Frederick “Ted” William Holiday (1921–1979) was an English journalist, angler, cryptozoologist and wildlife specialist.
Motivated by the early 1930s media reports, Holiday would dedicate the rest of his life to investigating the Loch Ness monster. In the 1960s, Holiday became a member of the Loch Ness Investigation Bureau.
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Bernard Heuvelmans (10 October 1916 – 22 August 2001) was a Belgian-French scientist, explorer, researcher, and a writer probably best known as “the father of cryptozoology”. His 1958 book On the Track of Unknown Animals (originally published in French in 1955 as Sur la Piste des Bêtes Ignorées) is often regarded as one of the best and most influential cryptozoological works.
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J. Richard Greenwell (1942 – November 1, 2005) was a renowned cryptozoologist and explorer. During his lifetime he participated in many expeditions to look for mysterious creatures or cryptids. He served as the secretary for the International Society for Cryptozoology from its inception to his death.
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John Willison Green (born February 12, 1927) is a Canadian retired journalist and a leading researcher into the Bigfoot phenomenon. He is a graduate of both the University of British Columbia and Columbia University and has a database of more than 3000 sighting and track reports, leading some to affectionately refer to him as “Mr. Sasquatch.”
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Rex Gilroy (born November 9, 1943) is an Australian who has written articles and self-published books on cryptids and unexplained or speculative phenomena. His work has focused on yowie reports, ‘out of place’ animals, UFOs, and propositions regarding a ‘lost’ Australian civilization. He has contributed to, or been the subject of, several articles, in speculative media such as Nexus magazine and in Australian newspapers.
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Ken Gerhard (born October 13, 1967) is an American cryptozoologist often featured on various television programs. He is also the author of the books Big Bird: Modern Sightings of Flying Monsters and “Encounters with Flying Humanoids: Mothman, Manbirds, Gargoyles and Other Winged Beasts”, as well as co-author of Monsters of Texas (with Nick Redfern).
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Richard Freeman (born 1970) is a cryptozoologist, author, zoological journalist, and WebTV Presenter. He is also the zoological director of the Centre for Fortean Zoology (CFZ), and co-edits both the journal, Animals & Men and several editions of the annual CFZ Yearbook. Freeman has written, co-written, or edited a number of books, and has contributed widely to both Fortean and zoological magazines, as well as other newspapers and periodicals, including Fortean Times and Paranormal Magazine.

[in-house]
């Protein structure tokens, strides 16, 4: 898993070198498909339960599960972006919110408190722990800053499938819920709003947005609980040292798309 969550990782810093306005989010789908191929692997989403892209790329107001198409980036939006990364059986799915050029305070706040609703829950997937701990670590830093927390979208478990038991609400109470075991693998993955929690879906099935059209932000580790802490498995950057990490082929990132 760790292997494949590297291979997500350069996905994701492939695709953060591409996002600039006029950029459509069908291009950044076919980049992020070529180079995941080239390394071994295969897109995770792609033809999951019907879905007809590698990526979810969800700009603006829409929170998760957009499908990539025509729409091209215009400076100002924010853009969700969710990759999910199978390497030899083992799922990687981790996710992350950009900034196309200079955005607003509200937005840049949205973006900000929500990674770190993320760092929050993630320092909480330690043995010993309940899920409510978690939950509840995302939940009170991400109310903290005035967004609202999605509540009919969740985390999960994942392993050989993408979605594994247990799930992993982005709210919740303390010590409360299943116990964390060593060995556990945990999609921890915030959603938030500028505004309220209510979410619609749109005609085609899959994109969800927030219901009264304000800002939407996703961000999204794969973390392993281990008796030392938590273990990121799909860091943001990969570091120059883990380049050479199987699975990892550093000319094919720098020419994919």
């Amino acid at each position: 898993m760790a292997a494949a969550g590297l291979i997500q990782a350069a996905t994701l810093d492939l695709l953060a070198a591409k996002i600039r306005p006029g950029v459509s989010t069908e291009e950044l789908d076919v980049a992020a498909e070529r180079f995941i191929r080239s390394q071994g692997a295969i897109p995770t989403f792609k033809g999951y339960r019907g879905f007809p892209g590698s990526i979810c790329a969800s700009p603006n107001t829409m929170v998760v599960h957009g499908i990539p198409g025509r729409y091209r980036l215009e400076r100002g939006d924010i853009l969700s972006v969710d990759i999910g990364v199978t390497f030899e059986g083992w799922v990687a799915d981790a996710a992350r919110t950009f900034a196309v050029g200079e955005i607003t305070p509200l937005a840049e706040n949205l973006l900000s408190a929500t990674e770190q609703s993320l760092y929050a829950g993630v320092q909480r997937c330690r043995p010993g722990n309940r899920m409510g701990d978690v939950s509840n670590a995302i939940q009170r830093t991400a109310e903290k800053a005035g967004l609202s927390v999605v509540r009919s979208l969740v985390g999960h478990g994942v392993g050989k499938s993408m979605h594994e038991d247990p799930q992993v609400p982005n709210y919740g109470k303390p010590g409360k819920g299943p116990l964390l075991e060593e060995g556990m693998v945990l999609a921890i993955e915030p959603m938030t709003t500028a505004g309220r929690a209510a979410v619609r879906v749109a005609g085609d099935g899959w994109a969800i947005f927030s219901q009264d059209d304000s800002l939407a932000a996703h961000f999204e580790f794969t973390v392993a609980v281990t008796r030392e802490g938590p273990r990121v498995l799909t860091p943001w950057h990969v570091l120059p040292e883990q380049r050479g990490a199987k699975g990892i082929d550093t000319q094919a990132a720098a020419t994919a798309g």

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Paul Freeman (August 10, 1943 – April 2, 2003) was an American Bigfoot hunter who claimed to have discovered Bigfoot tracks showing dermal ridges. The plaster casts Freeman subsequently made were convincing enough to be considered critical pieces of evidence by anthropologists Grover Krantz and Jeff Meldrum (Idaho State University), who both put considerable time and resources into studying them. Others, like Rene Dahinden and Bob Titmus thought Freeman was simply a hoaxer seeking attention.
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Jonathan Downes (born Portsmouth, England, in 1959) is a naturalist, cryptozoologist, author, editor, film-maker, poet, activist, journalist, composer and singer-songwriter, with a background in radical politics and mental health care. He is Director of the Centre for Fortean Zoology. His father, the explorer and Colonial Service Officer J. T. Downes (1925–2006), wrote several books on a wide range of subjects, such as African history, theology and the Devonshire dialect.
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Timothy Dinsdale, ARAeS (1924 – 14 December 1987) was famous as a seeker of the Loch Ness Monster. He attended King’s School, Worcester, served in the Royal Air Force and worked as an aeronautical engineer. He was survived by his wife, Wendy Dinsdale and four children.
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